[Cross-post from Medium https://medium.com/misinfosec/disinformation-datasets-8c678b8203ba]
“Genius is Knowing Where To Look” (Einstein)
I’m often asked for disinformation datasets — other data scientists wanting training data, mathematician friends working on things like how communities separate and rejoin, infosec friends curious about how cognitive security hacks work. I usually point them at the datasets section on my Awesome Misinformation repo, which currently contains these lists:
- Nationstate-level social media messages: Twitter Election Integrity (state-backed infoops archives: regularly updated), Grafika Information Operations Archive (2018 Twitter and Reddit IRA datasets), 538 list of IRA tweets (2012–2018), Ushadrons (-2018), Hamilton 2.0 (continously updated), authoritarian interference tracker (regularly updated)
- Online advertisements: House intelligence facebook ads sample and House Intelligence Committee Facebook ads — static collections
- Bot/Cyborg/Troll accounts: botsentinel, probabot (rates accounts from bot to not) — continually updated
- Websites and articles: fake news challenge (articles: static collection), false, misleading, clickbaity and satirical ‘news’ sources (the original ‘Melissa’ list, 2016: static list), GDI dataset (domains, articles — regularly updated)
- Pre-2016 misinformation datasets: Pheme 8.2 annotated news corpus, Jonathan Albricht’s datasets of bot posts (to 2016) — static collections
That’s just the data that can be downloaded. There’s a lot of implicit disinformation data out there. For example groups like EUvsDisinfo, NATO Stratcom, OII Comprop all have structured data on their websites.
You’re not going to get it all
That’s a place to start, but there’s a lot more to know about disinformation data sources. One of them, as pointed out by Lee Foster at Cyberwarcon, last month, is that these datasets are rarely a complete picture of disinformation around an event. Lee’s work is interesting: he did what many of us do: as soon as an event kicked off, his team started collecting social media data around it. What they did next was to compare that dataset against the data output officially by social media companies (Twitter, Facebook). There were gaps — big gaps — in the officially released data; understandable in a world where attribution is hard and campaigns work hard to include non-trollbots (aka ordinary people) in the spread of disinformation.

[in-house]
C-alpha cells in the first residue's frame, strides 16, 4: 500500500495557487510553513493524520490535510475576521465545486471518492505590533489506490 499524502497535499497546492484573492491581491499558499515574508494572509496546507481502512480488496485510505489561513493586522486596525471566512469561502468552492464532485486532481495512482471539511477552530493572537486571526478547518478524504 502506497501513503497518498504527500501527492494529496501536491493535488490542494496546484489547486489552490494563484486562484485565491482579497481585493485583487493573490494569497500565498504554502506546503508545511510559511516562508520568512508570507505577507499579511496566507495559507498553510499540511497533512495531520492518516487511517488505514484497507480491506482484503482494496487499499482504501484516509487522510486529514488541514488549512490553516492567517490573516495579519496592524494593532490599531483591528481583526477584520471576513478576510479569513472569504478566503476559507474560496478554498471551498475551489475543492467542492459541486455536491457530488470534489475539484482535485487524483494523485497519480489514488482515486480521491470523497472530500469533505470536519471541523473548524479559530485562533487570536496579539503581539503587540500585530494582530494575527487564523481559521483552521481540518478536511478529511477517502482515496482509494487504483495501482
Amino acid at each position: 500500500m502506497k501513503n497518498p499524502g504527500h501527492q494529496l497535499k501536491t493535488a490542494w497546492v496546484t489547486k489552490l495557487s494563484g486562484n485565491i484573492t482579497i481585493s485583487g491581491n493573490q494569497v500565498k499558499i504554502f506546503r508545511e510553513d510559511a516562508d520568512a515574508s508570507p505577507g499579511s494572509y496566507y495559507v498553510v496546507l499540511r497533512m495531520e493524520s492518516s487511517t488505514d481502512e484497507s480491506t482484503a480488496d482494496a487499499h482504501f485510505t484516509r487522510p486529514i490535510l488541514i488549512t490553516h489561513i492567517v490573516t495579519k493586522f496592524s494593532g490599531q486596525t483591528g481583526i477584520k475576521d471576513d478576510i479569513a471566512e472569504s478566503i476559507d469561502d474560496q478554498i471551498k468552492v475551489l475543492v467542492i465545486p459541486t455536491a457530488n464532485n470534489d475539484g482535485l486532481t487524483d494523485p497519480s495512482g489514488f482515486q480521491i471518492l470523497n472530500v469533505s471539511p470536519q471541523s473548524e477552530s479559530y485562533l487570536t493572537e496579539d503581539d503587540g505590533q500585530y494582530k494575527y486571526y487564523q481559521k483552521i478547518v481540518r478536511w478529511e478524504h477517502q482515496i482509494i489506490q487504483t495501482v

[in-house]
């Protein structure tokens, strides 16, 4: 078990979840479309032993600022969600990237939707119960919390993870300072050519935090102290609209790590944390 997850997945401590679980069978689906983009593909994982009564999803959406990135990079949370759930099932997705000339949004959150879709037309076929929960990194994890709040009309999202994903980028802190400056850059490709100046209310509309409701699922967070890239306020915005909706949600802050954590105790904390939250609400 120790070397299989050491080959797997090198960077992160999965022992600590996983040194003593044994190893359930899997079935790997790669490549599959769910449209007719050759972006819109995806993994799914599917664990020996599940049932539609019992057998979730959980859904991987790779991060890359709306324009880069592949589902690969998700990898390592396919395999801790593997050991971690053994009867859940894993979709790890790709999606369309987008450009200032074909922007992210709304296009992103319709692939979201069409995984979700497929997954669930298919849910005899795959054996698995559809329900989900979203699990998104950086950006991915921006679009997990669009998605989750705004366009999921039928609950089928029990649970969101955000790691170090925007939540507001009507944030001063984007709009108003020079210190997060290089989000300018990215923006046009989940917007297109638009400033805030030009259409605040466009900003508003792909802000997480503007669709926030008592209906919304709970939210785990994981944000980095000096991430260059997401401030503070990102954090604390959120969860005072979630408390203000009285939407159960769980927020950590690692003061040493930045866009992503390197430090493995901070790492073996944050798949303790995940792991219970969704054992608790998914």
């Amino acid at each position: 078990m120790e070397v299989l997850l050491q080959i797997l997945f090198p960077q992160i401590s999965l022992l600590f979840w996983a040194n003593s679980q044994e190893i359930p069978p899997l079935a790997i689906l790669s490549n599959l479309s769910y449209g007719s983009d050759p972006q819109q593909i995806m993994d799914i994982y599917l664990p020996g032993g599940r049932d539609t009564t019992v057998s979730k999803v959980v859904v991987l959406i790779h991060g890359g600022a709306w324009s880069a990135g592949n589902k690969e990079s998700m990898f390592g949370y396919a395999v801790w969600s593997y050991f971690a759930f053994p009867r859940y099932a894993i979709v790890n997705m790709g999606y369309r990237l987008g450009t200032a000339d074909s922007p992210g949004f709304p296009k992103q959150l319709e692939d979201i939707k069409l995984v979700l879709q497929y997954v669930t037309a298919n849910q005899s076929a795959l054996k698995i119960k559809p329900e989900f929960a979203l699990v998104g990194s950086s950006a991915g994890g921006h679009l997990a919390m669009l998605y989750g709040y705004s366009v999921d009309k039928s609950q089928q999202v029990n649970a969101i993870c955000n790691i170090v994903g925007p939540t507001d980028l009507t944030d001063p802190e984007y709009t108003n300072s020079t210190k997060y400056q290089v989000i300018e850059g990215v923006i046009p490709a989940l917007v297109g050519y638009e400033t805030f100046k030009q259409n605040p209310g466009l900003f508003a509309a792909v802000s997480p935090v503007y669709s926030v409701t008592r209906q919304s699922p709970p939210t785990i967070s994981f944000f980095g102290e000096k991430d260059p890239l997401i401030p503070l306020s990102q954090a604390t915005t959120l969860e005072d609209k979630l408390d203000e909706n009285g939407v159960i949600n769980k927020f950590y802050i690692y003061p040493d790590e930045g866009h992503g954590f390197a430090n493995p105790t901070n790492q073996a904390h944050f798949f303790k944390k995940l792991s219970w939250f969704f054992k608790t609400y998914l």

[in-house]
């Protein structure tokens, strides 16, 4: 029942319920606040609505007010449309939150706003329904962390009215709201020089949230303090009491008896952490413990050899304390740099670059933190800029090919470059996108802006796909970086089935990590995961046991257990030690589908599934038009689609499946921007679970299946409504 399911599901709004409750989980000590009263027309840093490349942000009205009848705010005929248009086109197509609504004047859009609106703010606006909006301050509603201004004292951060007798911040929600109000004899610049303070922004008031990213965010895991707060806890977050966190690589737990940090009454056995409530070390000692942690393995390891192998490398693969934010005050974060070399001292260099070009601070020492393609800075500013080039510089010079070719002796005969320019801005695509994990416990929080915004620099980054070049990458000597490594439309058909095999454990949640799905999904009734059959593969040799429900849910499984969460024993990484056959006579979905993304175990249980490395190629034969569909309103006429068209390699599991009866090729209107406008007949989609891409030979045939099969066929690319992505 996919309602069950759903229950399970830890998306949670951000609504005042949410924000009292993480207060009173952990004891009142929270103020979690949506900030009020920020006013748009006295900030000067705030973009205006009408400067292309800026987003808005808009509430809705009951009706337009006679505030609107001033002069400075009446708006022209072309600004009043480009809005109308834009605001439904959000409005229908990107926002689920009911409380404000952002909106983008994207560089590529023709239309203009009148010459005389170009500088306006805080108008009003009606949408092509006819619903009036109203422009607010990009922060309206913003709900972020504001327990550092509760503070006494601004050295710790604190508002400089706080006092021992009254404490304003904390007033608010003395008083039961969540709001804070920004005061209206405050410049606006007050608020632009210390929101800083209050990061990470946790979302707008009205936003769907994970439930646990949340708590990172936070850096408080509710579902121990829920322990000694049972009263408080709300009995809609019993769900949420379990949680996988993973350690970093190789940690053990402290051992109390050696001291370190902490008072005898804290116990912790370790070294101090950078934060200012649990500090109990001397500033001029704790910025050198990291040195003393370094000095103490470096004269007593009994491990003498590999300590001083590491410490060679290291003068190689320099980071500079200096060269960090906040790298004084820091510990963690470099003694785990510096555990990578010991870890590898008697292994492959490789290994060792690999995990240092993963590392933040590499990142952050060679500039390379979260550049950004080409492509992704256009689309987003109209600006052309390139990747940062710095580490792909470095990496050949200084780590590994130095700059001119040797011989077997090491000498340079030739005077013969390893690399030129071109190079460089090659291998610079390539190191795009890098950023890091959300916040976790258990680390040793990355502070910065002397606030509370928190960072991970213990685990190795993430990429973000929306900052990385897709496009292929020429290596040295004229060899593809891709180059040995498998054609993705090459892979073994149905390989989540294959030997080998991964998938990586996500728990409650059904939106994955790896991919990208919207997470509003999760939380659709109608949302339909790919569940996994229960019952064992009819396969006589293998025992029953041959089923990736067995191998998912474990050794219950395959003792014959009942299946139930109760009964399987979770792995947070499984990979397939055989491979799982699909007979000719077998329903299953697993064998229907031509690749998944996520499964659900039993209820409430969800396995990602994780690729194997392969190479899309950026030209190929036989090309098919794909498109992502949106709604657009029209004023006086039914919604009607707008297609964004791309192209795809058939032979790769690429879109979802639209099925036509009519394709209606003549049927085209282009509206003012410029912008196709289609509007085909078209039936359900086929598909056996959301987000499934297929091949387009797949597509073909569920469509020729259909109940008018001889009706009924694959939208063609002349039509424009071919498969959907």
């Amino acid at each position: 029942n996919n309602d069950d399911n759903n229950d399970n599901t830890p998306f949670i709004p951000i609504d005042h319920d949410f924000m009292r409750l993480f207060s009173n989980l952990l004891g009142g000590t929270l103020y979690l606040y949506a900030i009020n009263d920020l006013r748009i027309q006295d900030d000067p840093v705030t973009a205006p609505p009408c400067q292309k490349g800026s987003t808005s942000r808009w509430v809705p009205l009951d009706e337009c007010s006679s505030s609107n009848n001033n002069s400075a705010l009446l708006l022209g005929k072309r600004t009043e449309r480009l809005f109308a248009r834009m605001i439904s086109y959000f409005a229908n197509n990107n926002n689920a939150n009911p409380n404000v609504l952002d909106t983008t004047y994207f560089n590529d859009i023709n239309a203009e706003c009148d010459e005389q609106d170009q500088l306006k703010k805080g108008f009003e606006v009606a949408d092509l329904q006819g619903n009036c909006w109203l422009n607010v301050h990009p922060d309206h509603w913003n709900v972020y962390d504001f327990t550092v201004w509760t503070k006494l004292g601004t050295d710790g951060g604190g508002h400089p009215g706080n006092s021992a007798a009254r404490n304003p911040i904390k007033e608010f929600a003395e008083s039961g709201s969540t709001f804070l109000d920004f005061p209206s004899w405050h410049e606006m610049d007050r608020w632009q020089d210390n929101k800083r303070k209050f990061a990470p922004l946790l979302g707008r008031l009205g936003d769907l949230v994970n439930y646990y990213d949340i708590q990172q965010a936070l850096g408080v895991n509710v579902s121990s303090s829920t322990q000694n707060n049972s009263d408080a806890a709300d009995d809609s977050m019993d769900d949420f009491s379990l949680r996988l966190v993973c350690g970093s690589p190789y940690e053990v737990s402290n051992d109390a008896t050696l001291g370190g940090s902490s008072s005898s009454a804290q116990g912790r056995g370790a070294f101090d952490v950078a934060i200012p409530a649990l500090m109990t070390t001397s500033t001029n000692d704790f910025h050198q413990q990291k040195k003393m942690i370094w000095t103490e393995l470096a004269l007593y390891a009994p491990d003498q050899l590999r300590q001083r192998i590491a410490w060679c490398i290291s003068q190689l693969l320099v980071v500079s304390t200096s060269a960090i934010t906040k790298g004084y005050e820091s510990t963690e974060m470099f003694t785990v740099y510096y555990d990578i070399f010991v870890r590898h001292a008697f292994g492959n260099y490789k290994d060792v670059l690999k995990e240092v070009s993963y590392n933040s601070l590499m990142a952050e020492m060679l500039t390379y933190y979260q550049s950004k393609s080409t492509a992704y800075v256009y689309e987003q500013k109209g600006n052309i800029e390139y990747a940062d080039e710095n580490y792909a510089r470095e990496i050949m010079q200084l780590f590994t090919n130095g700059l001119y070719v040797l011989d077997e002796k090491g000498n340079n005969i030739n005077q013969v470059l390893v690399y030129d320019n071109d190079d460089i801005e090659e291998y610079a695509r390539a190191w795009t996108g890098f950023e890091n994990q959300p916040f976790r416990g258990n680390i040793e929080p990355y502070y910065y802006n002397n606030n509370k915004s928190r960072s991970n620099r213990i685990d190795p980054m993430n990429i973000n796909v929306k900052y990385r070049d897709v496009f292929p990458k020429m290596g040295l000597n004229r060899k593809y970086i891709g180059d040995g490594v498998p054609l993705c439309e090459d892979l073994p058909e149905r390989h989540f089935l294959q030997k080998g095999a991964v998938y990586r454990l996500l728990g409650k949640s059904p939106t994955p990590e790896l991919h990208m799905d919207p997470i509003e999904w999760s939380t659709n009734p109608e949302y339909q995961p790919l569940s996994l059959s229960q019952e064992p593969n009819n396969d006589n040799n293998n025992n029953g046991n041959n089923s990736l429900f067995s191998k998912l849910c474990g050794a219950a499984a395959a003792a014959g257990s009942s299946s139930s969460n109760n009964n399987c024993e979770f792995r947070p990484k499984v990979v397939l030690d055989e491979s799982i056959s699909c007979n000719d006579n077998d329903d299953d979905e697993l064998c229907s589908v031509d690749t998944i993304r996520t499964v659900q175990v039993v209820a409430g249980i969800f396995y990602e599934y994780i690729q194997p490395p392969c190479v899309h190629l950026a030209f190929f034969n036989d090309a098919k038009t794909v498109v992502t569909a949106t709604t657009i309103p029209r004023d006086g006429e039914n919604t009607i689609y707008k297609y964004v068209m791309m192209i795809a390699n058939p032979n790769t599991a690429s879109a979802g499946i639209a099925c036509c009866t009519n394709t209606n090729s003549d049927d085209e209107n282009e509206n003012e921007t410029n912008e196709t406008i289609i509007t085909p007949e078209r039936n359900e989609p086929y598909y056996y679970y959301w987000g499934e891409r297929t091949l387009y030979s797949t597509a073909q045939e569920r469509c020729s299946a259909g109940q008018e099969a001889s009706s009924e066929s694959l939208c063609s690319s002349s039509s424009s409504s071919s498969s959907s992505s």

Some people can get better data than others. For instance, Twitter’s IRA dataset has obfuscated user ids, but academics can ask for unobfuscated data. It’s worth asking, but also worth asking yourself about the limitations placed on you by things like non-disclosure agreements.
I’ve seen this before
So what happens is that people who are serious about this subject collect their own data. And lots of them collect data at the same time. Which sits on their personal drives (or somewhere online) whilst other researchers are scrabbling round for datasets on events that have passed. I’ve seen this before. Everything old is new again — and in this case, it’s just what we saw with crisismapping data. There were people all over the world — locals, humanitarian workers, data enthusiasts etc, who had data that was useful in each disaster that hit, which meant that a large part of my work as a crisis data nerd was quietly gently extracting that data from people and getting it to a place online where it could be used, in a form that it could be found. We volunteers built an online repository, the Humanitarian Data Project, which informed the build of the UN’s repository, the Humanitarian Data Exchange — I also worked with the Humanitarian Data Language team on ways to meta-tag datasets so the data needed was easier to find. There’s a lot of learning in there to be transferred.
And labelled data is precious, so very precious
Disinformation is being created at scale, and at a scale beyond the ability of human tagging teams. That means we’re going to need automation (or rather augmentation — automating some of the tasks so the humans can still do the ‘hard’ parts of finding, labelling and managing disinformation campaigns, their narratives and artefacts). And to do that, we generally need datasets that are labelled in some way, so the machines can ‘learn’ from the humans (there are other ways to learn, like reinforcement learning, but I’ll talk about them another time). Unsurprisingly, there is very little in the way of labelled data in this world. The Pheme project labelled data; I helped with the Jigsaw project on a labelled dataset that was due for open release; I’ve also helped create labelling schemes for data at GDI, and am watching conversations about starting labelling projects at places like the Credibility Coalition.
That’s it — that’s a start on datasets for disinformation research. This is a living post, so if there are more places to look please tell me and I’ll update this and other notes.